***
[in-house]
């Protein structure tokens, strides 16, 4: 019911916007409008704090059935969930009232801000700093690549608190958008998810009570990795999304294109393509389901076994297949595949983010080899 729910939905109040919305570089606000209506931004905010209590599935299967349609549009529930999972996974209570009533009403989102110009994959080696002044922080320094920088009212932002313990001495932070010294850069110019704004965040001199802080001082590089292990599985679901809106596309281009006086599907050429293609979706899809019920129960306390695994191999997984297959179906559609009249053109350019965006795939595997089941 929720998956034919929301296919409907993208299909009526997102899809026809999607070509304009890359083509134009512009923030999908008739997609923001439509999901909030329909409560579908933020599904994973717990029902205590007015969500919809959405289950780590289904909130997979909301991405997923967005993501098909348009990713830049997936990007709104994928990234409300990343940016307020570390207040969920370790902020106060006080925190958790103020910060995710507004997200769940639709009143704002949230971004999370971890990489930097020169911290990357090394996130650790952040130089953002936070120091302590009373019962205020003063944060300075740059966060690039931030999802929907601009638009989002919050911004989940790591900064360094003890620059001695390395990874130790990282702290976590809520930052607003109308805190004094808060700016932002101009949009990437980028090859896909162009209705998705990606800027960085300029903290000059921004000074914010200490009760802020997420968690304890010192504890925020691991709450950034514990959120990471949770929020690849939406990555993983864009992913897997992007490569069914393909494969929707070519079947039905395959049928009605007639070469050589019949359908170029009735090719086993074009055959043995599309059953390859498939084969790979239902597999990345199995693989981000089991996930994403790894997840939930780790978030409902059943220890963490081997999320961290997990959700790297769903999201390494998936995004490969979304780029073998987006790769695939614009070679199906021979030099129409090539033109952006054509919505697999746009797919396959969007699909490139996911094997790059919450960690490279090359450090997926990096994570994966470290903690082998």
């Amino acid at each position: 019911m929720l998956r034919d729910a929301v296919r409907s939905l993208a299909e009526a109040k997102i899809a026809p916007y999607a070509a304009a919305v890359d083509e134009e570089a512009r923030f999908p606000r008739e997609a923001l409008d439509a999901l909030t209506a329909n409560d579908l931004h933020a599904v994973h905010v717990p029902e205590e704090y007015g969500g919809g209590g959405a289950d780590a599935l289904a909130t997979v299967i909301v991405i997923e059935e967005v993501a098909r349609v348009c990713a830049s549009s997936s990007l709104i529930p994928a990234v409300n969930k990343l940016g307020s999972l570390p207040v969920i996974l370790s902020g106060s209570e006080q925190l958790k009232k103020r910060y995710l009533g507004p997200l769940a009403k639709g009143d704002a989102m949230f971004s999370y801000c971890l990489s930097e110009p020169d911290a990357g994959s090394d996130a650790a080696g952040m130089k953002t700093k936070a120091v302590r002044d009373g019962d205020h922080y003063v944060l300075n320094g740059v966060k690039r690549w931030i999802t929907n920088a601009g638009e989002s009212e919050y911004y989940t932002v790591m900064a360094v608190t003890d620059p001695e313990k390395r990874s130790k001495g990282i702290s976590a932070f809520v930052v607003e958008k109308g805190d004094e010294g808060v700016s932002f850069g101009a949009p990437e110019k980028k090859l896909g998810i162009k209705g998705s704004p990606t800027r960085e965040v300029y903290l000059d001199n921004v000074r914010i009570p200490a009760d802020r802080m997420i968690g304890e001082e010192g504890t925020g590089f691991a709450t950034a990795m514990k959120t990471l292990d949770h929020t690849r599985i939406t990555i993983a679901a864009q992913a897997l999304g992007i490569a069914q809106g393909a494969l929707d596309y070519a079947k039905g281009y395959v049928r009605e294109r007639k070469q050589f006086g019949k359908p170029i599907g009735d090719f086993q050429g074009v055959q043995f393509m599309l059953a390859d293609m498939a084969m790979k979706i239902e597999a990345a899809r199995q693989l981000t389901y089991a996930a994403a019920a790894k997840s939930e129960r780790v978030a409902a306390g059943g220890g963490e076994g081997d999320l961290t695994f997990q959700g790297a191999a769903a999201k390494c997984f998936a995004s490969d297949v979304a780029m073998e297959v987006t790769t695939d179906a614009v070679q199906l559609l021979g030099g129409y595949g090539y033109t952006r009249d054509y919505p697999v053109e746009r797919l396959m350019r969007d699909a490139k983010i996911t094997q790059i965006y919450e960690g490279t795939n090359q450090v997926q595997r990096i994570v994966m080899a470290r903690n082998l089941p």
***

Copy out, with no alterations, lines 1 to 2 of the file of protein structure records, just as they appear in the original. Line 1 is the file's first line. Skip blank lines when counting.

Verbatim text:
[in-house]
């Protein structure tokens, strides 16, 4: 019911916007409008704090059935969930009232801000700093690549608190958008998810009570990795999304294109393509389901076994297949595949983010080899 729910939905109040919305570089606000209506931004905010209590599935299967349609549009529930999972996974209570009533009403989102110009994959080696002044922080320094920088009212932002313990001495932070010294850069110019704004965040001199802080001082590089292990599985679901809106596309281009006086599907050429293609979706899809019920129960306390695994191999997984297959179906559609009249053109350019965006795939595997089941 929720998956034919929301296919409907993208299909009526997102899809026809999607070509304009890359083509134009512009923030999908008739997609923001439509999901909030329909409560579908933020599904994973717990029902205590007015969500919809959405289950780590289904909130997979909301991405997923967005993501098909348009990713830049997936990007709104994928990234409300990343940016307020570390207040969920370790902020106060006080925190958790103020910060995710507004997200769940639709009143704002949230971004999370971890990489930097020169911290990357090394996130650790952040130089953002936070120091302590009373019962205020003063944060300075740059966060690039931030999802929907601009638009989002919050911004989940790591900064360094003890620059001695390395990874130790990282702290976590809520930052607003109308805190004094808060700016932002101009949009990437980028090859896909162009209705998705990606800027960085300029903290000059921004000074914010200490009760802020997420968690304890010192504890925020691991709450950034514990959120990471949770929020690849939406990555993983864009992913897997992007490569069914393909494969929707070519079947039905395959049928009605007639070469050589019949359908170029009735090719086993074009055959043995599309059953390859498939084969790979239902597999990345199995693989981000089991996930994403790894997840939930780790978030409902059943220890963490081997999320961290997990959700790297769903999201390494998936995004490969979304780029073998987006790769695939614009070679199906021979030099129409090539033109952006054509919505697999746009797919396959969007699909490139996911094997790059919450960690490279090359450090997926990096994570994966470290903690082998």